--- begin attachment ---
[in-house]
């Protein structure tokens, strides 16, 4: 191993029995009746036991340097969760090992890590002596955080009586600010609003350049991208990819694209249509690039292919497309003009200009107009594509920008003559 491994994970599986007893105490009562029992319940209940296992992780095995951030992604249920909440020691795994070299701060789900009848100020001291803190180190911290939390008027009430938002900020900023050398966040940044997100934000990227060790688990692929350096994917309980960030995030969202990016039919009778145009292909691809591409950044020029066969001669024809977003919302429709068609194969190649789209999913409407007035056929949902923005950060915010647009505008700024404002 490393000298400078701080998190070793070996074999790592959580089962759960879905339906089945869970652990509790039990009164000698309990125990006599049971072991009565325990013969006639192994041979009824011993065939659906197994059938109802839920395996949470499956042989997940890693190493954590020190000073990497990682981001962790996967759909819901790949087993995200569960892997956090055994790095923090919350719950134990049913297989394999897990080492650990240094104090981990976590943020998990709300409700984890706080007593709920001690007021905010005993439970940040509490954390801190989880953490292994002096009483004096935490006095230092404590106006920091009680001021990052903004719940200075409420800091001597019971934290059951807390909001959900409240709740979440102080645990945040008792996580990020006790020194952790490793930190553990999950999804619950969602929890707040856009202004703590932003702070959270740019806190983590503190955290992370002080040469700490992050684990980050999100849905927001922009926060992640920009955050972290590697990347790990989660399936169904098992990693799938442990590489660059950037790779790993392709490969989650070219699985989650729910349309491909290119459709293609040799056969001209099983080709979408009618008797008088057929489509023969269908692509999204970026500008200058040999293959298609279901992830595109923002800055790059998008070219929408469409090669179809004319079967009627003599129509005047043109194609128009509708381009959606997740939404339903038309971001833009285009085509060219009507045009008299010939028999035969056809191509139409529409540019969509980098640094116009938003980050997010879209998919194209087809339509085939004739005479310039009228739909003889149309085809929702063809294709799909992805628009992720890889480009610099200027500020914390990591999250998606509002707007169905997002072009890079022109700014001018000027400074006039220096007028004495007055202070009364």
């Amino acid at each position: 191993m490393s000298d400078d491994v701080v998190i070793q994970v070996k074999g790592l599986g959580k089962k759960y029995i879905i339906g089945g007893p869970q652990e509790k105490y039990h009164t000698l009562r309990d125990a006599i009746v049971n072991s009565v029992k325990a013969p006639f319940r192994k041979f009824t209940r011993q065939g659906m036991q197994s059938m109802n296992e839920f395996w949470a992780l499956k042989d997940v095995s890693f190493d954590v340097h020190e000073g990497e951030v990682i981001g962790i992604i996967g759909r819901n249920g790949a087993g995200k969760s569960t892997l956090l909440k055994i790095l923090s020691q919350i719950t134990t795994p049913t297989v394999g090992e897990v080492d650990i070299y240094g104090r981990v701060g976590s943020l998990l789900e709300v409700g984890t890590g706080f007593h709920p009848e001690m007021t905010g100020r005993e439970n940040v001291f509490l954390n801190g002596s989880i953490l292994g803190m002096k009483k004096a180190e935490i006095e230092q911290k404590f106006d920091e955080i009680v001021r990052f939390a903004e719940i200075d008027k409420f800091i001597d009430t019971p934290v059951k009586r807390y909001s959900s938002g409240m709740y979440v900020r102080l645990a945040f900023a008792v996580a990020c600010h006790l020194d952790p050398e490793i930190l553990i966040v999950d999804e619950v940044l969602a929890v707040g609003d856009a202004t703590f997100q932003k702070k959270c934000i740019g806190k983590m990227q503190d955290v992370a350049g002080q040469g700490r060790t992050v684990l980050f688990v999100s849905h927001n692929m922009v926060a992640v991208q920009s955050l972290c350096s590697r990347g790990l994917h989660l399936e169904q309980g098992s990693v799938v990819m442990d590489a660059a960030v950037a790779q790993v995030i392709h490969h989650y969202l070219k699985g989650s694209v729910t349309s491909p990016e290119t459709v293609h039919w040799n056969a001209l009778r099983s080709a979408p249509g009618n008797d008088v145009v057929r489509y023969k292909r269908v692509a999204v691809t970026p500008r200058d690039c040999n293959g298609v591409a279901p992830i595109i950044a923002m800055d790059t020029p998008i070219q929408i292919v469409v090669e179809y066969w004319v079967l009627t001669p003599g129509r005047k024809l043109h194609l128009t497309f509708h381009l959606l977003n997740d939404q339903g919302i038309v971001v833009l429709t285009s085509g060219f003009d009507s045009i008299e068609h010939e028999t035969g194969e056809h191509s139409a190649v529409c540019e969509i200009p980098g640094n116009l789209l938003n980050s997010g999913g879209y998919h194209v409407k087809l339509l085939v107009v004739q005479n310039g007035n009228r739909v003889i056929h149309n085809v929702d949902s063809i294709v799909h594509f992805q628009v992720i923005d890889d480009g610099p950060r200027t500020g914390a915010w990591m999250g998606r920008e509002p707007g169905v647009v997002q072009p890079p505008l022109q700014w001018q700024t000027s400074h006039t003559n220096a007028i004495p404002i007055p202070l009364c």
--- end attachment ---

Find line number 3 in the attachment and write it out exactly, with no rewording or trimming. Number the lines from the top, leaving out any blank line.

């Amino acid at each position: 191993m490393s000298d400078d491994v701080v998190i070793q994970v070996k074999g790592l599986g959580k089962k759960y029995i879905i339906g089945g007893p869970q652990e509790k105490y039990h009164t000698l009562r309990d125990a006599i009746v049971n072991s009565v029992k325990a013969p006639f319940r192994k041979f009824t209940r011993q065939g659906m036991q197994s059938m109802n296992e839920f395996w949470a992780l499956k042989d997940v095995s890693f190493d954590v340097h020190e000073g990497e951030v990682i981001g962790i992604i996967g759909r819901n249920g790949a087993g995200k969760s569960t892997l956090l909440k055994i790095l923090s020691q919350i719950t134990t795994p049913t297989v394999g090992e897990v080492d650990i070299y240094g104090r981990v701060g976590s943020l998990l789900e709300v409700g984890t890590g706080f007593h709920p009848e001690m007021t905010g100020r005993e439970n940040v001291f509490l954390n801190g002596s989880i953490l292994g803190m002096k009483k004096a180190e935490i006095e230092q911290k404590f106006d920091e955080i009680v001021r990052f939390a903004e719940i200075d008027k409420f800091i001597d009430t019971p934290v059951k009586r807390y909001s959900s938002g409240m709740y979440v900020r102080l645990a945040f900023a008792v996580a990020c600010h006790l020194d952790p050398e490793i930190l553990i966040v999950d999804e619950v940044l969602a929890v707040g609003d856009a202004t703590f997100q932003k702070k959270c934000i740019g806190k983590m990227q503190d955290v992370a350049g002080q040469g700490r060790t992050v684990l980050f688990v999100s849905h927001n692929m922009v926060a992640v991208q920009s955050l972290c350096s590697r990347g790990l994917h989660l399936e169904q309980g098992s990693v799938v990819m442990d590489a660059a960030v950037a790779q790993v995030i392709h490969h989650y969202l070219k699985g989650s694209v729910t349309s491909p990016e290119t459709v293609h039919w040799n056969a001209l009778r099983s080709a979408p249509g009618n008797d008088v145009v057929r489509y023969k292909r269908v692509a999204v691809t970026p500008r200058d690039c040999n293959g298609v591409a279901p992830i595109i950044a923002m800055d790059t020029p998008i070219q929408i292919v469409v090669e179809y066969w004319v079967l009627t001669p003599g129509r005047k024809l043109h194609l128009t497309f509708h381009l959606l977003n997740d939404q339903g919302i038309v971001v833009l429709t285009s085509g060219f003009d009507s045009i008299e068609h010939e028999t035969g194969e056809h191509s139409a190649v529409c540019e969509i200009p980098g640094n116009l789209l938003n980050s997010g999913g879209y998919h194209v409407k087809l339509l085939v107009v004739q005479n310039g007035n009228r739909v003889i056929h149309n085809v929702d949902s063809i294709v799909h594509f992805q628009v992720i923005d890889d480009g610099p950060r200027t500020g914390a915010w990591m999250g998606r920008e509002p707007g169905v647009v997002q072009p890079p505008l022109q700014w001018q700024t000027s400074h006039t003559n220096a007028i004495p404002i007055p202070l009364c």